- Fire ant venom can reduce skin thickening and inflammation in a mouse model of psoriasis.
- The toxin, Solenopsins resemble ceramides which help protect the skin from infections.
- Solenopsin analogs which were developed reduced skin thickness and inflammatory cells.
The venom of fire ants is found to contain compounds that reduce skin thickening and inflammation in a mouse model of psoriasis.
The findings of the recent study which found the association could lead to new treatments for psoriasis, a common autoimmune skin disease. Though steroids which are applied topically are now most frequently used for mild to moderate psoriasis, they have side effects such as skin thinning and easy bruising.
‘Solenopsin analogs displayed decreases in skin thickness by 30 percent and had 50 percent lesser immune cells infiltrating the skin in mouse models with psoriasis.’
Toxin In Fire Ant Venom
Solenopsins are a group of toxins in the fire ant venom. They chemically resemble ceramides, which are lipid-like molecules essential for maintaining for the barrier function of the skin. Ceramides can be found in many skin care products.
Under certain conditions ceramides can be converted by cells into S1P (sphingosine-1-phosphate), an inflammatory molecule, says lead author Jack Arbiser, MD, PhD, professor of dermatology at Emory University School of Medicine.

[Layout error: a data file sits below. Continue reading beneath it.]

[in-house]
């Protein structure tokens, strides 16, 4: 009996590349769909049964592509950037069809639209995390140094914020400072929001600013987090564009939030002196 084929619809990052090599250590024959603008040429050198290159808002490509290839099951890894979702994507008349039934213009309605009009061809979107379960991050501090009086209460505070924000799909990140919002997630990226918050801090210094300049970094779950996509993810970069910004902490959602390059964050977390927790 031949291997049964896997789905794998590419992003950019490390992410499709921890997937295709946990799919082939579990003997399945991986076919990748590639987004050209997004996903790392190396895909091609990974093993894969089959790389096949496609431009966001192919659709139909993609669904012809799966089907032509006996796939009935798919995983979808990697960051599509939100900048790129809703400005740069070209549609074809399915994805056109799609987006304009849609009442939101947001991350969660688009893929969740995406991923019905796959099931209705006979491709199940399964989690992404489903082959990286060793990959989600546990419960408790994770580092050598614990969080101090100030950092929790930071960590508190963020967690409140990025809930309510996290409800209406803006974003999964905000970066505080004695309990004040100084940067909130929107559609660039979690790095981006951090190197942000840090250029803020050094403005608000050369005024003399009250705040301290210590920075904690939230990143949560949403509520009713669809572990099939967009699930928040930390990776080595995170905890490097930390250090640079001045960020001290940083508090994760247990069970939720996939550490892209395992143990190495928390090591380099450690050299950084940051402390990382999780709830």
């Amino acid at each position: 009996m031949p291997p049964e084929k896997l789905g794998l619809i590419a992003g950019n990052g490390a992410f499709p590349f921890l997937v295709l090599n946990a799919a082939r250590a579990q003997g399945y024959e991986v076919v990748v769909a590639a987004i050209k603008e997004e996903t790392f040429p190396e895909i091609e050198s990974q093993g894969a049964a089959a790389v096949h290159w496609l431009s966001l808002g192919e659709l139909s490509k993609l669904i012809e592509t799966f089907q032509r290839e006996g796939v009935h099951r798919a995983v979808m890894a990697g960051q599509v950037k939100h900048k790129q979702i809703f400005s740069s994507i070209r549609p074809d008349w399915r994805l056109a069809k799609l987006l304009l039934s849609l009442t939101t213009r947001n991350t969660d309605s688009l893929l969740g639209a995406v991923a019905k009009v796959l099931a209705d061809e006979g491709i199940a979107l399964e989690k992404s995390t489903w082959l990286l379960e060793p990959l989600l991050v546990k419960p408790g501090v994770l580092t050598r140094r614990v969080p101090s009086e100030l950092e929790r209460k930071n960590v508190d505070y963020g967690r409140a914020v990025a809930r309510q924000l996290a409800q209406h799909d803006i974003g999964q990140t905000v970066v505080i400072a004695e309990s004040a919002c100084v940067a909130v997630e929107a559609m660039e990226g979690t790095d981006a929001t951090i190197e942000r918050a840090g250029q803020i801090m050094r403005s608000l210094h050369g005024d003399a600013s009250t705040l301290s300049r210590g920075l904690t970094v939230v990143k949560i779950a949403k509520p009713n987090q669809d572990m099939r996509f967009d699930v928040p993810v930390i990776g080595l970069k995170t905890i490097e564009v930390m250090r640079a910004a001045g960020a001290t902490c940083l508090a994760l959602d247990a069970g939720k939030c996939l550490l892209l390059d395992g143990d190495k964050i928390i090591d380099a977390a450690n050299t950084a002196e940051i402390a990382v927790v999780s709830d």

Solenopsin Analogs Help Fight Psoriasis
Two solenopsin analogs that look like ceramides, but can't be degraded into S1P were devised by Arbiser and his colleagues. It was then tested in a mouse model of psoriasis, applying the compounds in a one percent skin cream for 28 days.
The mice treated with solenopsin analogs displayed decreases in skin thickness (about 30 percent) and had fewer (around 50 percent less) immune cells infiltrating the skin compared to the controls. When applied to immune cells in culture, the compounds decreased the cells' production of the inflammatory signal IL-22 and increased production of anti-inflammatory IL-12.
"We believe that solenopsin analogs are contributing to full restoration of the barrier function in the skin," Arbiser says. "Emollients can soothe the skin in psoriasis, but they are not sufficient for restoration of the barrier."
Changes At The Genetic Level
The scientists also looked at how patterns of gene activity were changed in the skins of the mice after treatment. Solenopsin analog application turned down genes that are turned up by current treatments such as steroids and ultraviolet light.
"This may be compensatory and a mechanism of resistance to anti-psoriasis therapy, and it suggests that the solenopsin compounds could be used in combination with existing approaches," Arbiser says.
Citing the example of external application of botulinum toxin, Arbiser says systemic toxicity for the solenopsin derivatives has not been tested, but systemic toxicity would not necessarily preclude use in skin diseases.
- Arbiser et al., Fire ant venom compounds may lead to skin treatments, Scientific Reports (2017)